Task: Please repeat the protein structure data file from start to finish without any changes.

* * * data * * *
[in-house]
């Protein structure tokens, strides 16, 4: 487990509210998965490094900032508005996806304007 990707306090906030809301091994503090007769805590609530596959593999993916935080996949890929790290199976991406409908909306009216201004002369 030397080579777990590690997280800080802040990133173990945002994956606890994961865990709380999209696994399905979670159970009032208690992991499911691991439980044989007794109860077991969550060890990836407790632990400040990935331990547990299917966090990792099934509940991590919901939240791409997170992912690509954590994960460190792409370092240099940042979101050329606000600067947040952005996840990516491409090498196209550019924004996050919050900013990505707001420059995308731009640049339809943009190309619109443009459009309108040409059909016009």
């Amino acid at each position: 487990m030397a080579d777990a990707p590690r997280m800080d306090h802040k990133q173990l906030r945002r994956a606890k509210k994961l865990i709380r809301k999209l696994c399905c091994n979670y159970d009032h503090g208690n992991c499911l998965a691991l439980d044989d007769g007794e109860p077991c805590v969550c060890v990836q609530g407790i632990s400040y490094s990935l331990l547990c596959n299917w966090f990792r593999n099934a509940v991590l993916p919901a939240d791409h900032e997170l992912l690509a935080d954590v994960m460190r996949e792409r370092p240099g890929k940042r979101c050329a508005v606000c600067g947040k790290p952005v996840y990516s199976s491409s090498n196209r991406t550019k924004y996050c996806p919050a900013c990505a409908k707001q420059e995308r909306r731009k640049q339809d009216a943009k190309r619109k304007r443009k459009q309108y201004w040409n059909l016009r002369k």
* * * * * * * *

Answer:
[in-house]
């Protein structure tokens, strides 16, 4: 487990509210998965490094900032508005996806304007 990707306090906030809301091994503090007769805590609530596959593999993916935080996949890929790290199976991406409908909306009216201004002369 030397080579777990590690997280800080802040990133173990945002994956606890994961865990709380999209696994399905979670159970009032208690992991499911691991439980044989007794109860077991969550060890990836407790632990400040990935331990547990299917966090990792099934509940991590919901939240791409997170992912690509954590994960460190792409370092240099940042979101050329606000600067947040952005996840990516491409090498196209550019924004996050919050900013990505707001420059995308731009640049339809943009190309619109443009459009309108040409059909016009």
């Amino acid at each position: 487990m030397a080579d777990a990707p590690r997280m800080d306090h802040k990133q173990l906030r945002r994956a606890k509210k994961l865990i709380r809301k999209l696994c399905c091994n979670y159970d009032h503090g208690n992991c499911l998965a691991l439980d044989d007769g007794e109860p077991c805590v969550c060890v990836q609530g407790i632990s400040y490094s990935l331990l547990c596959n299917w966090f990792r593999n099934a509940v991590l993916p919901a939240d791409h900032e997170l992912l690509a935080d954590v994960m460190r996949e792409r370092p240099g890929k940042r979101c050329a508005v606000c600067g947040k790290p952005v996840y990516s199976s491409s090498n196209r991406t550019k924004y996050c996806p919050a900013c990505a409908k707001q420059e995308r909306r731009k640049q339809d009216a943009k190309r619109k304007r443009k459009q309108y201004w040409n059909l016009r002369k």